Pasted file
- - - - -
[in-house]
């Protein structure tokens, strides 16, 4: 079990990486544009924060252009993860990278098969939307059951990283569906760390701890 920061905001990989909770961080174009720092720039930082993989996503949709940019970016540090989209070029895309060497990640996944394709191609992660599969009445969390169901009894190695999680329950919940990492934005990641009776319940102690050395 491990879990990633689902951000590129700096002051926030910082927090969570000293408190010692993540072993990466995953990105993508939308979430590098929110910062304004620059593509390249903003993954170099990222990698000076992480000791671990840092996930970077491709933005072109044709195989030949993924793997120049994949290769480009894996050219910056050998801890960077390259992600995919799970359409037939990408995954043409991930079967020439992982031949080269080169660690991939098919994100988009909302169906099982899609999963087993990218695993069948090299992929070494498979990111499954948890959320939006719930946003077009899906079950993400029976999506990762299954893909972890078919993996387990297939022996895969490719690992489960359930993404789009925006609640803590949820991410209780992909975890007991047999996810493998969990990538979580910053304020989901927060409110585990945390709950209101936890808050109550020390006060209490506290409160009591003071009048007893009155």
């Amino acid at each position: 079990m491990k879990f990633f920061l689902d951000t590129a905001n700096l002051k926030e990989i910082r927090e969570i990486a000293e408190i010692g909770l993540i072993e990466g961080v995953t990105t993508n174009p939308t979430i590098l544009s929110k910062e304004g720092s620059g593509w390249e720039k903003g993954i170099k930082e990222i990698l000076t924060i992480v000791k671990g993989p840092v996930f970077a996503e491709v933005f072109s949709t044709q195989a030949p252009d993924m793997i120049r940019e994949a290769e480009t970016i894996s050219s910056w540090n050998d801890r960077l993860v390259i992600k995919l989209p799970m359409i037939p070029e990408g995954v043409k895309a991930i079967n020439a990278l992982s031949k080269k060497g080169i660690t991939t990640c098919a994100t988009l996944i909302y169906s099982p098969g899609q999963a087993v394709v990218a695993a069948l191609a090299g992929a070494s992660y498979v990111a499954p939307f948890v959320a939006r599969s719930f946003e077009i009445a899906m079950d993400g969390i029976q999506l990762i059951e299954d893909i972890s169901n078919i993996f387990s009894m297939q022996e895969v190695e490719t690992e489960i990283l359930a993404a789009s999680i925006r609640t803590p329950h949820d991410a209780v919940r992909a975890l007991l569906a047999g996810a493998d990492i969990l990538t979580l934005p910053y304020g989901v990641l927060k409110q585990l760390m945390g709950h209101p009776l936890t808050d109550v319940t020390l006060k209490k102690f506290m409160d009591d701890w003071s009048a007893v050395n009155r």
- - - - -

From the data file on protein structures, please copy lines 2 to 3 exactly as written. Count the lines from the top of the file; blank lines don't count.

């Protein structure tokens, strides 16, 4: 079990990486544009924060252009993860990278098969939307059951990283569906760390701890 920061905001990989909770961080174009720092720039930082993989996503949709940019970016540090989209070029895309060497990640996944394709191609992660599969009445969390169901009894190695999680329950919940990492934005990641009776319940102690050395 491990879990990633689902951000590129700096002051926030910082927090969570000293408190010692993540072993990466995953990105993508939308979430590098929110910062304004620059593509390249903003993954170099990222990698000076992480000791671990840092996930970077491709933005072109044709195989030949993924793997120049994949290769480009894996050219910056050998801890960077390259992600995919799970359409037939990408995954043409991930079967020439992982031949080269080169660690991939098919994100988009909302169906099982899609999963087993990218695993069948090299992929070494498979990111499954948890959320939006719930946003077009899906079950993400029976999506990762299954893909972890078919993996387990297939022996895969490719690992489960359930993404789009925006609640803590949820991410209780992909975890007991047999996810493998969990990538979580910053304020989901927060409110585990945390709950209101936890808050109550020390006060209490506290409160009591003071009048007893009155």
């Amino acid at each position: 079990m491990k879990f990633f920061l689902d951000t590129a905001n700096l002051k926030e990989i910082r927090e969570i990486a000293e408190i010692g909770l993540i072993e990466g961080v995953t990105t993508n174009p939308t979430i590098l544009s929110k910062e304004g720092s620059g593509w390249e720039k903003g993954i170099k930082e990222i990698l000076t924060i992480v000791k671990g993989p840092v996930f970077a996503e491709v933005f072109s949709t044709q195989a030949p252009d993924m793997i120049r940019e994949a290769e480009t970016i894996s050219s910056w540090n050998d801890r960077l993860v390259i992600k995919l989209p799970m359409i037939p070029e990408g995954v043409k895309a991930i079967n020439a990278l992982s031949k080269k060497g080169i660690t991939t990640c098919a994100t988009l996944i909302y169906s099982p098969g899609q999963a087993v394709v990218a695993a069948l191609a090299g992929a070494s992660y498979v990111a499954p939307f948890v959320a939006r599969s719930f946003e077009i009445a899906m079950d993400g969390i029976q999506l990762i059951e299954d893909i972890s169901n078919i993996f387990s009894m297939q022996e895969v190695e490719t690992e489960i990283l359930a993404a789009s999680i925006r609640t803590p329950h949820d991410a209780v919940r992909a975890l007991l569906a047999g996810a493998d990492i969990l990538t979580l934005p910053y304020g989901v990641l927060k409110q585990l760390m945390g709950h209101p009776l936890t808050d109550v319940t020390l006060k209490k102690f506290m409160d009591d701890w003071s009048a007893v050395n009155r």